Birth of a nation: Kosovo declares independence
Kosovo will be the world's 193rd independent country.
Pristina, (Kosovo): Kosovo has formally declared its independence from Serbia and become the world's newest state in a move opposed by Serbia and Russia but backed by many western governments.
Lawmakers in the legislature of the former Serbian province approved the declaration of independence at an extraordinary session Sunday afternoon. It was read out in Albanian, Serbian and English by prime minister Hashim Thaci before the approval of state symbols including Kosovar's new national flag and anthem.
Thaci said that Kosovo was an "independent and democratic" state, adding: "From this day onwards, Kosovo is proud, independent and free."
CNN's Alessio Vinci, reporting from the Kosovar capital Pristina, said that thousands of Kosovo's Albanian population had braved the freezing wind and cold to sing, dance, wave flags in the streets and light firecrackers ahead of the much anticipated vote. "It's been like this for several hours now," he said.
President George Bush said on Sunday that Kosovo's status must be resolved before the Balkans can become stable and that the United States supports the Ahtisaari plan which calls for a form of supervised independence.
The European Union decided Saturday to launch a mission of about 2,000 police and judicial officers to replace the United Nations mission that has been controlling the province since the end of the war with Serbia in 1999.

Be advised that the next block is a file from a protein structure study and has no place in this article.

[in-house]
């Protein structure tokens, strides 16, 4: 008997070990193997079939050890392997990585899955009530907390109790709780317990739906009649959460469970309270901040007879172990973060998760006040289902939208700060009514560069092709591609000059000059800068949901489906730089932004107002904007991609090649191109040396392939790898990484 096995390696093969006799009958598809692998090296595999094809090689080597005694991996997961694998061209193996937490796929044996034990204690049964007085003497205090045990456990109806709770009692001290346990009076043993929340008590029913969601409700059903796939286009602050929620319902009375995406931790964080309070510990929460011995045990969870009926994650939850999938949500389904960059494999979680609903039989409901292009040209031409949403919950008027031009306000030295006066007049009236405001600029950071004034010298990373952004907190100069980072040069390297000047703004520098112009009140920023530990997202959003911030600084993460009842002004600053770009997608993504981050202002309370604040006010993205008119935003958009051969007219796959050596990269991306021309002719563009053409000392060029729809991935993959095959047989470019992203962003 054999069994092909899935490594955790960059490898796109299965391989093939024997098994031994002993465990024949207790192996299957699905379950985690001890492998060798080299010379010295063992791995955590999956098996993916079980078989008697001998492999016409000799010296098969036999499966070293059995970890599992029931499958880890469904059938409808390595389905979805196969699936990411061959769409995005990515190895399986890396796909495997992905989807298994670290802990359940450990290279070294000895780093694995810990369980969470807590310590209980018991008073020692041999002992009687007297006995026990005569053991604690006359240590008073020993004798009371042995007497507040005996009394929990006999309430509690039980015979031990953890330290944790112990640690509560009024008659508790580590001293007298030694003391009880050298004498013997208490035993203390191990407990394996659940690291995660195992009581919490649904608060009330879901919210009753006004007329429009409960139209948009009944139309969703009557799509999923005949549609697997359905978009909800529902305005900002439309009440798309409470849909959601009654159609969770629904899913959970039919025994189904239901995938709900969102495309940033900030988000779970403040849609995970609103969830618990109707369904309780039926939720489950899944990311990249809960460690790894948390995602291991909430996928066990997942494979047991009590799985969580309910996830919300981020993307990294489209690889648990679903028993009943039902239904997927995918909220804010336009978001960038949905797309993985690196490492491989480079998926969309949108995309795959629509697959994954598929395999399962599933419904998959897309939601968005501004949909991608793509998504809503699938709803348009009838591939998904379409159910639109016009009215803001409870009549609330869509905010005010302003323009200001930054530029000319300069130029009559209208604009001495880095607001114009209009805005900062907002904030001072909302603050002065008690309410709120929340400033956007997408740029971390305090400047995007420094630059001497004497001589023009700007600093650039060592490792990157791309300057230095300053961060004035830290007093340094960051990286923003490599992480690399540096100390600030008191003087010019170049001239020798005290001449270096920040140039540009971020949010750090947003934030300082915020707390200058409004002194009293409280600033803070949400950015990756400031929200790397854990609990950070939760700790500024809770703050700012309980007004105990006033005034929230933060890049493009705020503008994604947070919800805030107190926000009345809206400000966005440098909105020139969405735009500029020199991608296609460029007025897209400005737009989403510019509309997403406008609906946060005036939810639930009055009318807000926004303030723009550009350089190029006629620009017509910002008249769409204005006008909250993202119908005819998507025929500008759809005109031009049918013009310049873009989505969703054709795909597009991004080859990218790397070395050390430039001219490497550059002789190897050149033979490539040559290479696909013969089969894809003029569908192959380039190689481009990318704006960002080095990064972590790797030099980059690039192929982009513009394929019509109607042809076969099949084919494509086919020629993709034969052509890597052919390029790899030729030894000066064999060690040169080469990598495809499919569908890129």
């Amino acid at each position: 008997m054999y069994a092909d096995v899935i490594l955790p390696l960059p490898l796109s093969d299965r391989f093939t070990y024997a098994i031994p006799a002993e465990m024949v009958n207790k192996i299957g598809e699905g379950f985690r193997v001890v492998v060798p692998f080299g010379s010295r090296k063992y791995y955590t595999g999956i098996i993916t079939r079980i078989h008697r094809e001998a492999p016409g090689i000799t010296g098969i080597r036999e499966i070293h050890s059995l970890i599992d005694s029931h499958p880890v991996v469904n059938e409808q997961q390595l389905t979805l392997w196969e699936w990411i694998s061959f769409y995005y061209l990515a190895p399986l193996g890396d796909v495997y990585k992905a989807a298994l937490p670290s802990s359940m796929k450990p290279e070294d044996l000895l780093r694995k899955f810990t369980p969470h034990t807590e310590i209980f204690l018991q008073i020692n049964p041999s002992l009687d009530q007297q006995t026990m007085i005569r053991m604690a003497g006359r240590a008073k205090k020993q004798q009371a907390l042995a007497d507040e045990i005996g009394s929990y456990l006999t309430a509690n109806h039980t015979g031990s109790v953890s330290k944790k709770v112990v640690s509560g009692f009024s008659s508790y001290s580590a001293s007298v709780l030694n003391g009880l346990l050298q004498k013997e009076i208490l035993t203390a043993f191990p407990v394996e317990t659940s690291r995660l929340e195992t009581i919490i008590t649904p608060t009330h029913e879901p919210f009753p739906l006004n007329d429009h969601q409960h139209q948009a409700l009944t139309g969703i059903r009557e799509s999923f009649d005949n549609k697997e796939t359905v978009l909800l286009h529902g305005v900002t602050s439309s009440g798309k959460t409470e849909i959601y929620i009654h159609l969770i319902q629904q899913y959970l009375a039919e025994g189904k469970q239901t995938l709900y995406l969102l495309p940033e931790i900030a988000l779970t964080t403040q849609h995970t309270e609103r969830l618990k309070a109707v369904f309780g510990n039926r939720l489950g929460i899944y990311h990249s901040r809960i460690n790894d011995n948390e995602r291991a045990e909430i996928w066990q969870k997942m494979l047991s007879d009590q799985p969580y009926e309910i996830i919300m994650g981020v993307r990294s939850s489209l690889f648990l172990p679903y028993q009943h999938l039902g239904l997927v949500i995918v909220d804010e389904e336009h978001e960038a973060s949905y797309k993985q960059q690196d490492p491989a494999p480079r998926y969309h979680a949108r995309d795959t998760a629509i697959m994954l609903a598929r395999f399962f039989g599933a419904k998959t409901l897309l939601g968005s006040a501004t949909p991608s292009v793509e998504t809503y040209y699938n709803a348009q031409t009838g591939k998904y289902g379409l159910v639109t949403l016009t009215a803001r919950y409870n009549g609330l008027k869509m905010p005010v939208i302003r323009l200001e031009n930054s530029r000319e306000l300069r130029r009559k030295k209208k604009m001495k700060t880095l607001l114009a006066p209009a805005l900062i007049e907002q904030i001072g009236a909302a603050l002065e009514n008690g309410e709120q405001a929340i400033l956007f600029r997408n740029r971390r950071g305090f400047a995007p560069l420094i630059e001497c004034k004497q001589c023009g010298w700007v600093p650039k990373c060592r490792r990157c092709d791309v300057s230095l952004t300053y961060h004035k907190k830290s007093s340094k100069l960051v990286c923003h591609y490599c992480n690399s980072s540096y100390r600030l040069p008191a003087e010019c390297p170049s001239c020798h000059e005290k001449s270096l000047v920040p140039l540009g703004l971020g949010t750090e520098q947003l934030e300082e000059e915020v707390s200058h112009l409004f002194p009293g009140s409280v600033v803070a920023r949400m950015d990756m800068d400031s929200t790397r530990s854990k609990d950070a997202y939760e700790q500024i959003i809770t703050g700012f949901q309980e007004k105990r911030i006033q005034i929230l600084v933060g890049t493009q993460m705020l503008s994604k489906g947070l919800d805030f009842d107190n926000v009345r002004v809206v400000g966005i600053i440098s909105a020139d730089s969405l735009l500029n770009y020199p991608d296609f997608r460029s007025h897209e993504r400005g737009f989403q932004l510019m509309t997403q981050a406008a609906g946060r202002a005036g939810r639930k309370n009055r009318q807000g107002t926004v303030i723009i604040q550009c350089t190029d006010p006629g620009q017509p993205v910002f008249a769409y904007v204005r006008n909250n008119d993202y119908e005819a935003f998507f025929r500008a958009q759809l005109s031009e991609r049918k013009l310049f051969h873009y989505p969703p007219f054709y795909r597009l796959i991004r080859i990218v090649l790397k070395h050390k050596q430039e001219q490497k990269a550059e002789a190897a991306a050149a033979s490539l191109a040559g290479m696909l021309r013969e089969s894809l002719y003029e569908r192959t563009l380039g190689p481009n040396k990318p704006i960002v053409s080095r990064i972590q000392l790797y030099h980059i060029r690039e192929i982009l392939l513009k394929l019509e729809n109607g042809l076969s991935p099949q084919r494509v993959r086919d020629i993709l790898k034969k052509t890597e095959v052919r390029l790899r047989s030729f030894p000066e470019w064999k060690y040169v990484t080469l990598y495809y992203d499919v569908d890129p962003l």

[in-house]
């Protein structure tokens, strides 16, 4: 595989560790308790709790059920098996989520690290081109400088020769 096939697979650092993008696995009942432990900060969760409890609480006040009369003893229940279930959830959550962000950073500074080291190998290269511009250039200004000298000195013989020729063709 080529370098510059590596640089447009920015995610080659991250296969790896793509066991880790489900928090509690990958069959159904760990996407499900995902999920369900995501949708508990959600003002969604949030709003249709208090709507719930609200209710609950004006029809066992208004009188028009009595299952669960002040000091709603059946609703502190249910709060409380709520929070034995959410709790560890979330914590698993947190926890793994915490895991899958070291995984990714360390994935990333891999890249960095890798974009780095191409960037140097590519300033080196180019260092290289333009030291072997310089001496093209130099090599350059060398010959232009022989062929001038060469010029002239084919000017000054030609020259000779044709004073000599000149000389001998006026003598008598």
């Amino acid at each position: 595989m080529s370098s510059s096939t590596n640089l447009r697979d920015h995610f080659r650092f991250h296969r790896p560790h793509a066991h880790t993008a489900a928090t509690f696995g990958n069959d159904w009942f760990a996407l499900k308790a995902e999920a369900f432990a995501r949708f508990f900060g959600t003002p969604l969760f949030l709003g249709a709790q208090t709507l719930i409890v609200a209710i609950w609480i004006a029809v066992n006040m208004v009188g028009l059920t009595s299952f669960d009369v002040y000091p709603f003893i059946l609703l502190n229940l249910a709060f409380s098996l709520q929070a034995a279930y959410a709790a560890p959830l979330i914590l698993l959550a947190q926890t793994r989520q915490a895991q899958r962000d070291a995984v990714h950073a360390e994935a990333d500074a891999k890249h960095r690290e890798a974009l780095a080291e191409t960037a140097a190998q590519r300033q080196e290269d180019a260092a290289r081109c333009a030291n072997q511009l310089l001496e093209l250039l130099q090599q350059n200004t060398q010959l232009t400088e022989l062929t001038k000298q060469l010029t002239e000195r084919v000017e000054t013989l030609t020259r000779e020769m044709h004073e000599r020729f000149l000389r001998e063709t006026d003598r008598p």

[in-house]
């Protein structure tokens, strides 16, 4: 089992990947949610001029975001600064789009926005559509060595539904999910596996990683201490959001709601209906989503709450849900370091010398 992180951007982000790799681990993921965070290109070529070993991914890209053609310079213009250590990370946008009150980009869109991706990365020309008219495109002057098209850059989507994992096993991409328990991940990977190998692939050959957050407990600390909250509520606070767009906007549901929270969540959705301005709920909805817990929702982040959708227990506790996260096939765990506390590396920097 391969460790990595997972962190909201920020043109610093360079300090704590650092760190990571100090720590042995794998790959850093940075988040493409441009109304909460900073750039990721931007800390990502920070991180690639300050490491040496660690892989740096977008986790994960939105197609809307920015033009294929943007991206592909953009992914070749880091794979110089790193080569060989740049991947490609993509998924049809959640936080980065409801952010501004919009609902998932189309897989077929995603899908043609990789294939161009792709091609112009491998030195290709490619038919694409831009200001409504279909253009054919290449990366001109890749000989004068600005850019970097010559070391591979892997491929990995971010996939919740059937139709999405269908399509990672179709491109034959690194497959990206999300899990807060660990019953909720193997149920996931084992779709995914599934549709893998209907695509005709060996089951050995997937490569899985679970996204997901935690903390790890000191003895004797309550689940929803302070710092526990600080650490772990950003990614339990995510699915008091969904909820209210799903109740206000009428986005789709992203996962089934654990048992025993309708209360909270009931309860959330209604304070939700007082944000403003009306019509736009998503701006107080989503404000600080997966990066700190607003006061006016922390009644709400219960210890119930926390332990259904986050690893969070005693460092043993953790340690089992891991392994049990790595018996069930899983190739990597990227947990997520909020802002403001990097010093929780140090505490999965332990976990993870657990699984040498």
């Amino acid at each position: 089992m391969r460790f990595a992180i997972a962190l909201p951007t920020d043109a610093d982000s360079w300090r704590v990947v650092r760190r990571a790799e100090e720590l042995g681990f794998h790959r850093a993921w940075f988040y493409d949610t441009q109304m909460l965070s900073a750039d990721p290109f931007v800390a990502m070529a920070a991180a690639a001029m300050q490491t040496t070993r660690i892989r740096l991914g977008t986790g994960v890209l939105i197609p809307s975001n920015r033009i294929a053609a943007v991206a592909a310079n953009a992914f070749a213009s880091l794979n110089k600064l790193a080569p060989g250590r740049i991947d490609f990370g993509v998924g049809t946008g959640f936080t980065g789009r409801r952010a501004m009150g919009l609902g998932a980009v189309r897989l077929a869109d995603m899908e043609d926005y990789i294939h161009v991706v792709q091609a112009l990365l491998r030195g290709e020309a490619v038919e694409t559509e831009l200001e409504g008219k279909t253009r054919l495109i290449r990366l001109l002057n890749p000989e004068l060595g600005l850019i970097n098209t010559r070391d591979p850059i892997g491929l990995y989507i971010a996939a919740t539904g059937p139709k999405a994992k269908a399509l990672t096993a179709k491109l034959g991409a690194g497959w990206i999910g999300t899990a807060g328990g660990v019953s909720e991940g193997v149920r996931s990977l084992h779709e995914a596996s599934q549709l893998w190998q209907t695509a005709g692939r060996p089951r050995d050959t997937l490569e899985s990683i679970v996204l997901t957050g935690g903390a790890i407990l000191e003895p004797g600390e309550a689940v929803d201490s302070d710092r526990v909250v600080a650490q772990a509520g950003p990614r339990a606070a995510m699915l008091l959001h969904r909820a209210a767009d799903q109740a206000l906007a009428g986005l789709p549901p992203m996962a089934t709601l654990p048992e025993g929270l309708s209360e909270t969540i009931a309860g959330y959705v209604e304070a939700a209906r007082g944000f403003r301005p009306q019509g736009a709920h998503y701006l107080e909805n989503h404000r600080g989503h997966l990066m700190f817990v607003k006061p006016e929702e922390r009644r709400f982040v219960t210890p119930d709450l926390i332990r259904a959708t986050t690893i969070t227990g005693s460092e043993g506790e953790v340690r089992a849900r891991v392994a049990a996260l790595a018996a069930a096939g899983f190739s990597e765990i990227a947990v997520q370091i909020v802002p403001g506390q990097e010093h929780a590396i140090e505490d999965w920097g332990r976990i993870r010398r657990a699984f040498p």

Kosovo has been under UN supervision and patrolled by a NATO-led peacekeeping force since the end of the three-month war, in which NATO warplanes pounded Serbia to roll back a campaign of "ethnic cleansing" of the province's Albanian population under former then-President Slobodan Milosevic.
The disputed province is dear to the Serbs, Orthodox Christians who regard it as Serbian territory. But it is equally coveted by Kosovo's ethnic Albanians, Muslims who have a 90 percent majority, and two years of talks on its final status ended in failure last December.
"Its status must be resolved in order for the Balkans to be stable," President Bush told reporters during a news conference in Tanzania Sunday.
Bush said the Ahtisaari plan - named after former Finnish President Marti Ahtisaari - is the best option. The proposal would give Kosovo limited statehood under international supervision.
President Bush added that "it's in Serbia's interest to be aligned with Europe and the Serbian people can know that they have a friend in America."
"We are heartened by the fact that the Kosovo government has clearly proclaimed its willingness and its desire to support Serbian rights in Kosovo," Bush said.
Thaci said Thursday he would establish a new government office for minorities and it would protect the rights of minorities after the province declares independence.
Serbian Foreign Minister Vuk Jeremic has promised his country will refrain from using force against Kosovo after independence, though he has warned that Serbia will take punitive diplomatic, political, and economic measures against the province.